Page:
This is the first in a 3-part series about how grievers speak about their losses.
Mourning traditions around the world, from Hindu traditions to Jewish and Christian traditions, provide structured time for mourners to lament their losses in the presence of supportive friends and family. In all cultures, too, there is a statute of limitations on the expression of grief. Weeks or months after a loss, grievers are expected to have rejoined ordinary life. Listeners are less willing to hear about a griever’s pain.
One of the most difficult things for those grievers who remain in raw pain is how to talk about their loss to others. My research has looked at how grievers disclose their losses and what kinds of stories are likely to get supportive responses from listeners.
My interest in this topic came in part from personal experience. My mother died when I was an infant. Years later, my loss is an old one and it is not painful to tell people the facts. Yet when I tell people about the loss, they respond with surprise and awkwardness.
Clearly, hearing about a loss is difficult for a listener. Researchers who have interviewed bereaved people suggest that social awkwardness on the part of respondents is typical. Bereaved parents often find that their social network abandons them altogether after the loss. It struck me that grief can be a double loss for people – the loss of a loved one and the deterioration of one’s network of friends in the wake of the death.
Talking about devastating personal events has short-term benefits but longer-term costs. My own research has found that grief stories that portray the loss as a devastating event evoke sympathy and concern but also make listeners feel more awkward and less accepting of the griever.
Listeners are more comfortable with hearing about negative emotion if it is safely in the past, if the person has since recovered or managed to move out of the negative emotion into something better. Psychologist Dan McAdams has a term for stories whose narrative trajectory moves from bad to good: “redemption stories”. We are distinctly less comfortable with hearing about negative events and painful emotions if these supplanted a situation that used to be positive (McAdams calls these “contamination stories”).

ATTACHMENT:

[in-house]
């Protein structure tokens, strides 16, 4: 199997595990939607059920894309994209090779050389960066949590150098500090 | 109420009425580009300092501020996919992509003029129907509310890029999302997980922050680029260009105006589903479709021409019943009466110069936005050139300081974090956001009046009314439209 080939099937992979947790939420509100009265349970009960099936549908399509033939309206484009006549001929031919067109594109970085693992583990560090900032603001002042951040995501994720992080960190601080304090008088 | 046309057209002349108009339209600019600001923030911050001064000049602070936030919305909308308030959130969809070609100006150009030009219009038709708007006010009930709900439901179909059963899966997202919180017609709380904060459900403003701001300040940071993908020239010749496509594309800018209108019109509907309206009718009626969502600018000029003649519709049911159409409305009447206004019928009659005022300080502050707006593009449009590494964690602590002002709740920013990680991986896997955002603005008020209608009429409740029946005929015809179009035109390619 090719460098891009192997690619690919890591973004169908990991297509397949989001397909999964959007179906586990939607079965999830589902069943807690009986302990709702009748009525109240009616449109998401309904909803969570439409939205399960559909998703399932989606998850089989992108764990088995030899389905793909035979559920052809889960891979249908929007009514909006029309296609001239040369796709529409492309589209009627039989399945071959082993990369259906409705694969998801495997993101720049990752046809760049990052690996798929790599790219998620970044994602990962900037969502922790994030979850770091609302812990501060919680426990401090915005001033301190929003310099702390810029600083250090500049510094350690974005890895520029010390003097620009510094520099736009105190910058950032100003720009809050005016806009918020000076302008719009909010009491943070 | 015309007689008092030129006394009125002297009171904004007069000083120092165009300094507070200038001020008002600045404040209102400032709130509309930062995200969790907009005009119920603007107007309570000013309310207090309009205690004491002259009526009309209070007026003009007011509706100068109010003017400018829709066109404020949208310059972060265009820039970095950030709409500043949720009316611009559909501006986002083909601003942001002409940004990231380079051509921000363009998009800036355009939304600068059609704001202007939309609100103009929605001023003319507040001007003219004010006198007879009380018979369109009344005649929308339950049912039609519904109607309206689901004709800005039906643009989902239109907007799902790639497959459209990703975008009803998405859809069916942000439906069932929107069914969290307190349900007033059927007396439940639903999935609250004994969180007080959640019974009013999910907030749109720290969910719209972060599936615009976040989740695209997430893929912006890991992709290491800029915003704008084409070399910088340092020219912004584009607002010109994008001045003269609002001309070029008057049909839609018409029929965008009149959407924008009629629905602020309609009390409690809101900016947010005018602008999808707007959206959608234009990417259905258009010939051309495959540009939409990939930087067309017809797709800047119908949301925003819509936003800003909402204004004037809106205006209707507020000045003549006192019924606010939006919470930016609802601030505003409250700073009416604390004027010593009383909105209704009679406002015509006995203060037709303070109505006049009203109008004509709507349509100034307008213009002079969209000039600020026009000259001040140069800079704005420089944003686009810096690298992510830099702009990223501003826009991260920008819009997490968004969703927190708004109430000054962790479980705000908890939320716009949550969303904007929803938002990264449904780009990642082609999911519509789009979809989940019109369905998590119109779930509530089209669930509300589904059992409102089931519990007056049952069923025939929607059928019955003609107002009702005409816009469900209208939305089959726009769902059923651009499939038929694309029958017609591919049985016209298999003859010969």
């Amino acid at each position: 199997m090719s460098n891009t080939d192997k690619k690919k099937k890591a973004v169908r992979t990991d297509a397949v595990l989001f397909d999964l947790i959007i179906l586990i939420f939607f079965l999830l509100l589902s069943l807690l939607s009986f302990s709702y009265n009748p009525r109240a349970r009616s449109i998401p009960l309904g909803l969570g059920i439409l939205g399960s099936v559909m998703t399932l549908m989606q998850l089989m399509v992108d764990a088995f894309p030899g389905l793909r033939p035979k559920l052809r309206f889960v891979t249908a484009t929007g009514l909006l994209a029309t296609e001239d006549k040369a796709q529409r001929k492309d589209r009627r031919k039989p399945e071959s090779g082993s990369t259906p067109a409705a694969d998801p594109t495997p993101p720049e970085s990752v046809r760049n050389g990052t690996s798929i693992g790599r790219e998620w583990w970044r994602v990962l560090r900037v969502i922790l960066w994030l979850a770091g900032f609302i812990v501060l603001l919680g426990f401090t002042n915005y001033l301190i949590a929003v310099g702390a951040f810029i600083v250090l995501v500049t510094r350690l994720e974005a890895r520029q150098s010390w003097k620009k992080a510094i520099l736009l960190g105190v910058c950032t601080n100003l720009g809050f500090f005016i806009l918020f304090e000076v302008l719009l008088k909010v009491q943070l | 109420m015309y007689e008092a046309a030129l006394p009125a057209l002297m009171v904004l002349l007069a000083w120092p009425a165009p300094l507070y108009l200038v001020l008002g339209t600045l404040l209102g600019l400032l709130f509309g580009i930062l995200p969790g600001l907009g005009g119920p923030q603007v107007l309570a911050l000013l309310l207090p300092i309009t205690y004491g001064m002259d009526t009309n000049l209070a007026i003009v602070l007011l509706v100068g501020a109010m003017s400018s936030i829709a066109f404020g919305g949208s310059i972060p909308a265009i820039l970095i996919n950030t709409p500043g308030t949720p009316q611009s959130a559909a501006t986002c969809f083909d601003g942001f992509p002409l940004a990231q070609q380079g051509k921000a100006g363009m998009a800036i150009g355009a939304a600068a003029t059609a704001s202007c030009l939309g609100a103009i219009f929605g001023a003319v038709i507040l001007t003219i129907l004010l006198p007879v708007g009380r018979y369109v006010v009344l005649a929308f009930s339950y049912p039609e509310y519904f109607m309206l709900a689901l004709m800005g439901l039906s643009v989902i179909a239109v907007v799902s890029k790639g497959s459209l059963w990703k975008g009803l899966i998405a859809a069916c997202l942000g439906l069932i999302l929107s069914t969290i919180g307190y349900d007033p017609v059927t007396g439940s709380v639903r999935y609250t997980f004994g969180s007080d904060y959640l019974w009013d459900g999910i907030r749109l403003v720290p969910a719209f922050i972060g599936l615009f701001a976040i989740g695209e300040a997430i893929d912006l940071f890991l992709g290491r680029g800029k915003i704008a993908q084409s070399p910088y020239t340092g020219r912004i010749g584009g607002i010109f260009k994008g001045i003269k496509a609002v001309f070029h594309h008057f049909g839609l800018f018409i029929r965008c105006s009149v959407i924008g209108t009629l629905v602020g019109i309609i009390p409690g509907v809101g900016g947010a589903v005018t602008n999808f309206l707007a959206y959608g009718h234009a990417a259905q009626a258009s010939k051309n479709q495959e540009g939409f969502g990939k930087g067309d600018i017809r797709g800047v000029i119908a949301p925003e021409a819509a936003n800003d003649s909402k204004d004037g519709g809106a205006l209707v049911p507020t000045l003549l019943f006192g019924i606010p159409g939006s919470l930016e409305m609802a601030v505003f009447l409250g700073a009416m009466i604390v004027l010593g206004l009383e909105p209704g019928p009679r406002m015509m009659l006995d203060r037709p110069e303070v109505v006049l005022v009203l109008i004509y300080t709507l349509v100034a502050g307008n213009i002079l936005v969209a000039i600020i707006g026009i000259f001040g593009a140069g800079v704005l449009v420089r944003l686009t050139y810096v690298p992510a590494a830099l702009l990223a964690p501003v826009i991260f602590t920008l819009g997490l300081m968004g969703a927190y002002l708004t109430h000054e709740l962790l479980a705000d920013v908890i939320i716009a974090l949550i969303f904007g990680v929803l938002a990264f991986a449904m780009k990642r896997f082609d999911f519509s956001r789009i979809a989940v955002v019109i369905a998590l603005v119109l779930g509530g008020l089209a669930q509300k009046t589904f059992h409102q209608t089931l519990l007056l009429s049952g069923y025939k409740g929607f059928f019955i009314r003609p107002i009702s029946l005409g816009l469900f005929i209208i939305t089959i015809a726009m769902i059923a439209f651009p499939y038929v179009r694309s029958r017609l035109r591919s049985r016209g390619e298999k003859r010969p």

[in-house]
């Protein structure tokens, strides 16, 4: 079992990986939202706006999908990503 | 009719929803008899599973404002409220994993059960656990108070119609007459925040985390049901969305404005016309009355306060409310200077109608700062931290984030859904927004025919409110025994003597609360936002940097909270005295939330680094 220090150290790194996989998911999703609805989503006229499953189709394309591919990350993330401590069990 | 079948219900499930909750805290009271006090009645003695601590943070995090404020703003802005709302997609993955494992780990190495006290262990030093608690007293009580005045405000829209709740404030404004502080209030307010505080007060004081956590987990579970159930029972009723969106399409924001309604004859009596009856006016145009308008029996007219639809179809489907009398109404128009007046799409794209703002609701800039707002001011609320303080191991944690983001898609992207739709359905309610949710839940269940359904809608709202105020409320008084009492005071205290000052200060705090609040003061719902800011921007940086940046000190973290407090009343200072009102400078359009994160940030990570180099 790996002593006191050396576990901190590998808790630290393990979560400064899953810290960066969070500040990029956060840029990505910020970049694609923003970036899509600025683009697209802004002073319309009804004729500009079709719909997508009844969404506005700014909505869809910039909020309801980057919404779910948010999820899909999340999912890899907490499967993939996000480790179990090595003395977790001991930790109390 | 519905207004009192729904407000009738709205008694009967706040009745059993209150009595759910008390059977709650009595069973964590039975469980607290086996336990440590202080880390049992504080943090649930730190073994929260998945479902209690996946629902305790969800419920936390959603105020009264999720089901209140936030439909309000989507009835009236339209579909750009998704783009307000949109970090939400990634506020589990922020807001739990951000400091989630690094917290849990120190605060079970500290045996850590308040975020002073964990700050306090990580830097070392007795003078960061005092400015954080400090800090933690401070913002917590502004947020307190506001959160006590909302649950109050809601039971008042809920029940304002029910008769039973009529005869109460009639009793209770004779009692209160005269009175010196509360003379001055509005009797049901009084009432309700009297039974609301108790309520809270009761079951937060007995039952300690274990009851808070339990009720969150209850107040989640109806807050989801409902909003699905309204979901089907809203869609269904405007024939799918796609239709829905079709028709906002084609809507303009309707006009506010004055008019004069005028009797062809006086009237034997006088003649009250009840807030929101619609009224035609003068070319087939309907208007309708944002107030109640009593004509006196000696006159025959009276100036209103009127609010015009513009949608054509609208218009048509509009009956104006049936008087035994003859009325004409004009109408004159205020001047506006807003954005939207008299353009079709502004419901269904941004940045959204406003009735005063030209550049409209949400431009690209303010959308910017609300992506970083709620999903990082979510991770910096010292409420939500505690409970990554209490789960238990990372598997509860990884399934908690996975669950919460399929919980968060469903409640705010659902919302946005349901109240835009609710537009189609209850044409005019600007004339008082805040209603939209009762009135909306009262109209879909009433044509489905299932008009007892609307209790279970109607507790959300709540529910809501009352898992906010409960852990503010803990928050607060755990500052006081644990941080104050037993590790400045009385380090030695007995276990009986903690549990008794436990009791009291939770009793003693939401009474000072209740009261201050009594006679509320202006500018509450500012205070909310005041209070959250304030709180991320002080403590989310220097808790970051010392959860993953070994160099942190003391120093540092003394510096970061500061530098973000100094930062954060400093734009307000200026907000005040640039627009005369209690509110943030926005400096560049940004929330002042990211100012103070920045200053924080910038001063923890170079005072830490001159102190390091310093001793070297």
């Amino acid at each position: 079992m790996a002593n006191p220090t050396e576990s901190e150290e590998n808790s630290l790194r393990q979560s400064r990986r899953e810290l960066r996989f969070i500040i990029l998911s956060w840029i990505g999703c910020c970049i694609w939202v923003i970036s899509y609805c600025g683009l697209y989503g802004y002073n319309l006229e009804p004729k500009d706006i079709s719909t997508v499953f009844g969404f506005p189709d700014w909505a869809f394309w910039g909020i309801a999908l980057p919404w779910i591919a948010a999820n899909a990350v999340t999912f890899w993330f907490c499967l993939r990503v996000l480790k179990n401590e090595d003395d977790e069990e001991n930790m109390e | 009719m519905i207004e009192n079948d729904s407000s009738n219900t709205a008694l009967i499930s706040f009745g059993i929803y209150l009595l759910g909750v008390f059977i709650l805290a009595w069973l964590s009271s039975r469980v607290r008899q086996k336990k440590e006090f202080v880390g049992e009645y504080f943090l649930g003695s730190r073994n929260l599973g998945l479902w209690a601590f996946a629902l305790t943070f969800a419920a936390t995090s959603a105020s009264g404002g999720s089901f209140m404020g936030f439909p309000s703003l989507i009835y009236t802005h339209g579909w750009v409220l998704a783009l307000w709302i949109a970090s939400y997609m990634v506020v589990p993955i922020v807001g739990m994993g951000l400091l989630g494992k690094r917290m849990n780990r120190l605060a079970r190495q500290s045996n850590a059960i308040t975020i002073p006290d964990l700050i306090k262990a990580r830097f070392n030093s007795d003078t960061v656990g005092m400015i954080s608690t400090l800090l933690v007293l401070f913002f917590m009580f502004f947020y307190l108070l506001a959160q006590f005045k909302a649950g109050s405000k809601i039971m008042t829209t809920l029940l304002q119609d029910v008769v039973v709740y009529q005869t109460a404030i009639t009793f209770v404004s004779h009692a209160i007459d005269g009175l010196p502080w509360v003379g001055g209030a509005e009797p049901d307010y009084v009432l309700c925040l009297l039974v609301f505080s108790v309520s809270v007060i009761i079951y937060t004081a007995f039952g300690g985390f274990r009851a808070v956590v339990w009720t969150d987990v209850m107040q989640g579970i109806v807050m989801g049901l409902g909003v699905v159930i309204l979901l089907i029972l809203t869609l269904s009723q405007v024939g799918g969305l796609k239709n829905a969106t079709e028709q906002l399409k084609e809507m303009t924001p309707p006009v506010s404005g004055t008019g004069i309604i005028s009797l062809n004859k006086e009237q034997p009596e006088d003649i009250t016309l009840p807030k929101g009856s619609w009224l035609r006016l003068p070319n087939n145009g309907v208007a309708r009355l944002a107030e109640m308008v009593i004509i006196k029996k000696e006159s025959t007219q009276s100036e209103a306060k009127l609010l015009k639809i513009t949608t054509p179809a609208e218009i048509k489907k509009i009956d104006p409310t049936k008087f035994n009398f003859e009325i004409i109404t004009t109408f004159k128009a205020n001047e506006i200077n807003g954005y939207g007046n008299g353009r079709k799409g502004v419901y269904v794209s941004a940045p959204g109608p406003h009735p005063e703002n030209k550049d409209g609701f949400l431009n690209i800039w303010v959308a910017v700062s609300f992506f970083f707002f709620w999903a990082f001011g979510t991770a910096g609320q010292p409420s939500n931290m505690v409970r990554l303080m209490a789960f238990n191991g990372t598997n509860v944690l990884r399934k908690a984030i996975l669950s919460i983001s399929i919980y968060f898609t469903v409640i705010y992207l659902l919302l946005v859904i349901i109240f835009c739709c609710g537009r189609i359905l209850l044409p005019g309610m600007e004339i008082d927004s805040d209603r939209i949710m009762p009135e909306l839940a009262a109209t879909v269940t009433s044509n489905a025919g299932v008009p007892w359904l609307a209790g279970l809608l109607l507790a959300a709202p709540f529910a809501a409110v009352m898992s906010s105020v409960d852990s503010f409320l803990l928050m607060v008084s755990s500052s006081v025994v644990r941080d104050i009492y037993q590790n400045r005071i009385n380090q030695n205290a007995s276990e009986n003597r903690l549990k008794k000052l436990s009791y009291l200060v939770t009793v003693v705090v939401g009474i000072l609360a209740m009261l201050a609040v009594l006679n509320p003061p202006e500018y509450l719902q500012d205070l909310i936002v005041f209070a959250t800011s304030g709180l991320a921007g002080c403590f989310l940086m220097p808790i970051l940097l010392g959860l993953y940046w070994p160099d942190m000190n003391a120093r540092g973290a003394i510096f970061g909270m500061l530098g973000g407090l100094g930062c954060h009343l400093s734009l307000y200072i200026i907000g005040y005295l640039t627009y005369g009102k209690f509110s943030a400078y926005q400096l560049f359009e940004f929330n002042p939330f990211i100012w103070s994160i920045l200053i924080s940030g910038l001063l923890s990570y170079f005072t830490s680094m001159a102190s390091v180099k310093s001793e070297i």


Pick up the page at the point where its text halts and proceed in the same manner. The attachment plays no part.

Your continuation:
Grief stories can go in either direction. There are stories that tell of emotional recovery from a devastating loss and stories that tell of a good life being utterly derailed by such a loss. Here are examples of each one.
Emotional recovery after a loss: My husband was killed in action in Iraq. I was 28 at the time with a young daughter. She is almost 3 years old now and thus far doing well emotionally. Her well-being is my most important goal. I lost my white picket fence and the life we had made for ourselves. There was a fork in the road of life – let this tragic event consume me or learn many life lessons and embrace the positive. I choose the latter. I think about him each and every day and try to predict his opinion when making decisions. We love him and miss him, however we speak of him with a smile!
Good life derailed after a loss: I am 28 years old. Five months ago my life was perfect. I have been married for 1 year and my parents were married for 32 years. I have 3 sisters and 4 nieces. Five months ago after a normal night of laughing, joking and talking, my dad suffered an aneurism and was rushed to hospital. He died a week later. My husband and I were planning on starting a family next year but now I can’t bear to bring another person into this world that I will love as much as my dad because I will be constantly scared of losing them. I am now just a scared lonely person who longs to talk and laugh with her dad. I’m scared I’ll never be happy again.
Why is the second story so difficult to hear?
Ironically enough, it is listeners’ empathy that makes painful grief stories so hard to hear. A reasonably empathic listener can feel the griever’s pain, which is in turn painful for the listener. The listener may then be motivated to escape the pain. A compassionate listener who is interested in helping the griever as well as himself would like to offer some kind of solution that dampens the pain. This is why listeners sometimes offer platitudes like “your son is in a better place now” or “his death was God’s will”.
However, there is no easy way for the listener to significantly dampen the griever’s pain. Realizing this, listeners may minimize their own exposure to pain by avoiding the griever. This is why bereaved people may be abandoned by their social networks.
This may leave bereaved people who carry a great deal of pain feeling that they cannot be honest about their pain and hopelessness because of the social consequences of such disclosure. Is there a way out of this dilemma?
In parts 2 and 3 of our series, we’ll present advice for grievers who feel that others are avoiding them because of their pain, as well as advice for their would-be consolers.